INSAS 1C assault rifle to partially replace predecessor in Indian army


A few days ago, the information was wideley spread, according which the Indian army was seeking to replace all their 5.56mm INSAS assault rifle with a new rifle firing 7.62mm rounds. It is not exact. Only the bulk of the army is concerned.


INSAS 1C assault rifle to partially replace predecessor 2
INSAS 1C showcased at DefExpo India 2018 (Picture source: Army Recognition)


INSAS (an abbreviation of Indian New Small Arms System) is long known as a family of infantry weapons consisting of an assault rifle and a light machine gun (LMG). Both weapons are manufactured by the Ordnance Factories Board at Ordnance Factory Tiruchirappalli, Small Arms Factory Kanpur and Ishapore Arsenal. The INSAS assault rifle is still the standard infantry weapon of the Indian armed forces.

During the 1999 Kargil war, the rifles were used in the high altitudes of the Himalayas. There were complaints of jamming, the magazine cracking due to the cold and the rifle going into automatic mode when it was set for three-round bursts. There was also a problem of oil being sprayed into the eye of the operator. In 2001, the 1B1 variant was introduced to solve problems regarding the rifle's reliability back in the Kargil War, but it opened up other problems such as broken magazines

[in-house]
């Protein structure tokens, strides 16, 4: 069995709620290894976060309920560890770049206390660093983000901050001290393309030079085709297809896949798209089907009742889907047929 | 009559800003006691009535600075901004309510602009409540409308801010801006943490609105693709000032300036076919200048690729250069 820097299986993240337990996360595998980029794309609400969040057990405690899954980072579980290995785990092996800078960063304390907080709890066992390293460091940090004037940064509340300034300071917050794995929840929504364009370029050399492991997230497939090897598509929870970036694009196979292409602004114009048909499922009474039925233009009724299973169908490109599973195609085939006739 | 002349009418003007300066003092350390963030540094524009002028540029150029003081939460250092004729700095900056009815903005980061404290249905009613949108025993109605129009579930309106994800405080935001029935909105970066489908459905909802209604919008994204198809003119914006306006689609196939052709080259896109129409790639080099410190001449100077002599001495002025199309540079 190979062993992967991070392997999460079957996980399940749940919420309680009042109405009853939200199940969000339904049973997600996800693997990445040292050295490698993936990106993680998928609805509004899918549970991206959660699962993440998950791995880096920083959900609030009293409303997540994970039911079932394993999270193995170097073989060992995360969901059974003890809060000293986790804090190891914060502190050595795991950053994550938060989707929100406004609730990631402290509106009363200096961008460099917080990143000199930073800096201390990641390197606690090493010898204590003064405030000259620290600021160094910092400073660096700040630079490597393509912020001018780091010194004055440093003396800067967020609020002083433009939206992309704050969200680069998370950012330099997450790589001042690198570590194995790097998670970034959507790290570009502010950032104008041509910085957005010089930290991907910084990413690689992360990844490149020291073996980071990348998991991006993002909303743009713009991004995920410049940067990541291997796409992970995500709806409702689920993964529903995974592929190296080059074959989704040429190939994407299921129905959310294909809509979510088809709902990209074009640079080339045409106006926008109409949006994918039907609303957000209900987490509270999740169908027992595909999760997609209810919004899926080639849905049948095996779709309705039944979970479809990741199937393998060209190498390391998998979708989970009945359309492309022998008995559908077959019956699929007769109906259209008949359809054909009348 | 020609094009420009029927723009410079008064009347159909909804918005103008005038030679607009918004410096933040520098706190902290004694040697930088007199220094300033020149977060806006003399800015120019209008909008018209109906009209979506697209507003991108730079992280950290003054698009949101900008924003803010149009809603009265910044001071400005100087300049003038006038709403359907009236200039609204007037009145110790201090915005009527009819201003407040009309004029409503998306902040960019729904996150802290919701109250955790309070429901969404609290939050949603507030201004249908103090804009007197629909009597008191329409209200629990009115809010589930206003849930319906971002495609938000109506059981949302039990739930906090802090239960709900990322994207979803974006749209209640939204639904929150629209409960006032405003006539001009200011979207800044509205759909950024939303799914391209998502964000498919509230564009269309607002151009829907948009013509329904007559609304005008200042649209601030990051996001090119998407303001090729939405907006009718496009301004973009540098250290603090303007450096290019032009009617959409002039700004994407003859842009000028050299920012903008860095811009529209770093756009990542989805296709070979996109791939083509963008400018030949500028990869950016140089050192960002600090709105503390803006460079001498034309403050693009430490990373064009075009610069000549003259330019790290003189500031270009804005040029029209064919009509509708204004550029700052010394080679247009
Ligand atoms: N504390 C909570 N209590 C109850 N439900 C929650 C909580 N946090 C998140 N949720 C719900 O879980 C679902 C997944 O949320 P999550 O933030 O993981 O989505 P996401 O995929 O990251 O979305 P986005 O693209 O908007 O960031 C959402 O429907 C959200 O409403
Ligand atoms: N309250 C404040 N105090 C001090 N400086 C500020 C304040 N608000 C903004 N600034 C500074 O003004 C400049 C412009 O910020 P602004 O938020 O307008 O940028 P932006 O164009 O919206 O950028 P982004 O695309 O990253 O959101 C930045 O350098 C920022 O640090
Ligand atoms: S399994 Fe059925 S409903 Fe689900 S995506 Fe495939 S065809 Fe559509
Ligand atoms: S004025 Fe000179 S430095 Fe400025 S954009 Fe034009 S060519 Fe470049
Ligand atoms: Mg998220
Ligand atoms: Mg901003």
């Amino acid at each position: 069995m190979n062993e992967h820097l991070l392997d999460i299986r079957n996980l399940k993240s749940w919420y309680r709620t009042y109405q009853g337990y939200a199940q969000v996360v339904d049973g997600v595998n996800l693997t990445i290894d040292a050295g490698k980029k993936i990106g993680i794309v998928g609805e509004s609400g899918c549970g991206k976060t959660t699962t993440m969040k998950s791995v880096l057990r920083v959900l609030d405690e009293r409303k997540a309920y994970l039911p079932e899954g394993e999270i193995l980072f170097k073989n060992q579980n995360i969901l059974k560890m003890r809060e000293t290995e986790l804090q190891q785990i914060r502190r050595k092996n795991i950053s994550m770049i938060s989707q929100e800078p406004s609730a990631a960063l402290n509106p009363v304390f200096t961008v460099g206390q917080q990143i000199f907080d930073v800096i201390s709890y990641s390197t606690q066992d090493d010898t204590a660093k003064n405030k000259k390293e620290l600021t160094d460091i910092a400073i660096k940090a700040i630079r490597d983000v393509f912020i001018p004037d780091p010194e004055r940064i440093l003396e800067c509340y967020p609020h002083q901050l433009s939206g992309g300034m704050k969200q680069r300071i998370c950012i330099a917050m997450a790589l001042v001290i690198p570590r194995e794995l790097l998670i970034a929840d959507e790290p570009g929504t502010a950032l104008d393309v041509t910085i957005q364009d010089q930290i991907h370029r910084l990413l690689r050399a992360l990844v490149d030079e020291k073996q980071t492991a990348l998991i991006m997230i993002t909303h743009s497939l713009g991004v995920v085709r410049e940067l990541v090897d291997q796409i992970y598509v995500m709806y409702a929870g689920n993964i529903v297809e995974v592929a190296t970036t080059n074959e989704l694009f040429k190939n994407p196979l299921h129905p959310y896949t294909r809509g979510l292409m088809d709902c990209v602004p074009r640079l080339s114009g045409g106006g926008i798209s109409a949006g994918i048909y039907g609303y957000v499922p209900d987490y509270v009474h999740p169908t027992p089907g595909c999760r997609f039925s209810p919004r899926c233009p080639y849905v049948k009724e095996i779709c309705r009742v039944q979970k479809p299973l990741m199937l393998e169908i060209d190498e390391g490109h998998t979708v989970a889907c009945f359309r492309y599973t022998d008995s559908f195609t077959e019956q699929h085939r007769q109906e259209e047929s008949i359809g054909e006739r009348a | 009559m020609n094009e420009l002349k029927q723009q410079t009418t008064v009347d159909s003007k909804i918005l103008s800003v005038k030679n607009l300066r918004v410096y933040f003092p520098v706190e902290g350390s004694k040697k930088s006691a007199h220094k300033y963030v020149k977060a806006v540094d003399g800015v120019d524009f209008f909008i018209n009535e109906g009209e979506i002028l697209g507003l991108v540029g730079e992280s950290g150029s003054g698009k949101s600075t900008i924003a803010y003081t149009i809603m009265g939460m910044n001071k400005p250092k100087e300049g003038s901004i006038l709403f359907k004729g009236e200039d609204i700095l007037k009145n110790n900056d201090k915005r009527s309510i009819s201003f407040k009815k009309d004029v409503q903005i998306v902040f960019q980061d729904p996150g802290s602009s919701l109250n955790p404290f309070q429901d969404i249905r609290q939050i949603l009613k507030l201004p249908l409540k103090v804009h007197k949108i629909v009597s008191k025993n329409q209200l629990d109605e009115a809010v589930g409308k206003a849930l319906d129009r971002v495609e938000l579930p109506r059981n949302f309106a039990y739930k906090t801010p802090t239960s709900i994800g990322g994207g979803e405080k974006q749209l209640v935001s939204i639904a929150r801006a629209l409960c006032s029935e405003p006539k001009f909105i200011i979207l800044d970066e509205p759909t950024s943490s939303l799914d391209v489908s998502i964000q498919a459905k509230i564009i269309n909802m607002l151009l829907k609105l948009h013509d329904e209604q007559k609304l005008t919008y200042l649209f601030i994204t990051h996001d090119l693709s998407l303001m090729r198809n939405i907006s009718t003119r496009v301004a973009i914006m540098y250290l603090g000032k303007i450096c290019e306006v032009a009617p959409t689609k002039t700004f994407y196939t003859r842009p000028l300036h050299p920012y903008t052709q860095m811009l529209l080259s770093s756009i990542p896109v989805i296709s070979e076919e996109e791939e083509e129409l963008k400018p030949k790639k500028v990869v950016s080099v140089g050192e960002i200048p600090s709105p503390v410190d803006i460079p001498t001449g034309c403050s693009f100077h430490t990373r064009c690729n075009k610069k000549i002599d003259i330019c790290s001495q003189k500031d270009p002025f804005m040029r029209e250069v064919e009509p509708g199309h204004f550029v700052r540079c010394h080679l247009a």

In April 2015, the Indian government replaced some INSAS rifles of the CRPF (Central Reserve Police Force) with AK-47s. In early 2017, it was announced that INSAS rifles were to be retired and replaced by rifles capable of firing 7,62x51mm NATO cartridges. In fact “only” a significant part of the army should receive new rifles in 7.62mm, while many units will receive an improved version of the INSAS for non-first line duties: the 1C, still in 5.56mm, a representative of the Rifle Factory Ishapore told Army Recognition at DefExpo India 2018.

The request from the army concerned namely the composition of some currently metallic parts of the rifle (other alloys and polymere are becoming more and more recommended), a modification that has been made to result in the INSAS 1C that keeps firing 5.56x45mm cartridges. The INSAS 1C weighs 3.5 kg, has a rate of fire of 600 to 650 rounds per minute in full auto, the three-round bursts having been deleted. The useful range is set at 450 metres.


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